Here’s a study of the change in spirituality and religiousness among alcoholics during treatment and the associated changes in drinking outcomes.
Half of the 10 measures of spirituality changed significantly in 154 adults who participated in an Alcoholics Anonymous treatment program over 6 months.
Daily spiritual experiences
Use of religious practices
Positive use of religion for coping
Feelings of purpose in life
At the same time, the use of alcohol decreased significantly.
Interestingly, the core beliefs and values about God or religion didn’t change among the participants. Thus, it appears that changes in core beliefs and values are not necessary in order for someone to be more open to spiritual experiences or take part in more spiritual activities as listed above.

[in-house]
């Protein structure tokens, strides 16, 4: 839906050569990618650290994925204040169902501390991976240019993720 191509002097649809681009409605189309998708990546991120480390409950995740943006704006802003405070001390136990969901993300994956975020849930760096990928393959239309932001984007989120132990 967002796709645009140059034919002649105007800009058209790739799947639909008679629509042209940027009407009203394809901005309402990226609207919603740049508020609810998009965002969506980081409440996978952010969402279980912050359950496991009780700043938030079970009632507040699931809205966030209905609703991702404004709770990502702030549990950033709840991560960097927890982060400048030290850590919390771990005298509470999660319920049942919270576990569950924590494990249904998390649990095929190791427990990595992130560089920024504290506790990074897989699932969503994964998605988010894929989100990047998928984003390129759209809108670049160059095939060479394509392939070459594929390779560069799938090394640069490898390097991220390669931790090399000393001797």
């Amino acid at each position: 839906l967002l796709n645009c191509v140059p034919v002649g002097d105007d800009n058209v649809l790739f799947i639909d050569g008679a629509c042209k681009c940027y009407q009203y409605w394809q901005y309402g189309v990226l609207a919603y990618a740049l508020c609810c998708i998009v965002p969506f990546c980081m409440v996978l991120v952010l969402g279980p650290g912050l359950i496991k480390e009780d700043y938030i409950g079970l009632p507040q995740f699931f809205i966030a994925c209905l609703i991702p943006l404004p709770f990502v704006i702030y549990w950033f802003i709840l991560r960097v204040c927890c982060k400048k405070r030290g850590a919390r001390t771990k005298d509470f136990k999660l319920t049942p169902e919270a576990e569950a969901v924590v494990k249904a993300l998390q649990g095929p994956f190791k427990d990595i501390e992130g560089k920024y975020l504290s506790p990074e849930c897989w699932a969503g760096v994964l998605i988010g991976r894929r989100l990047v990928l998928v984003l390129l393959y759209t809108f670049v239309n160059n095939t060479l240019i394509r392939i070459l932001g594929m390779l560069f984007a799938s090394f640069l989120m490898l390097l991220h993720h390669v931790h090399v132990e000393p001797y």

The researchers concluded that these results “support the perspective of many clinicians and recovering individuals that changes in alcoholics’ spirituality and religiousness occur in recovery and that such changes are important to sobriety.”
John Russo, Jr., PharmD, is president of The MedCom Resource, Inc. Previously, he was senior vice president of medical communications at www.Vicus.com, a complementary and alternative medicine website.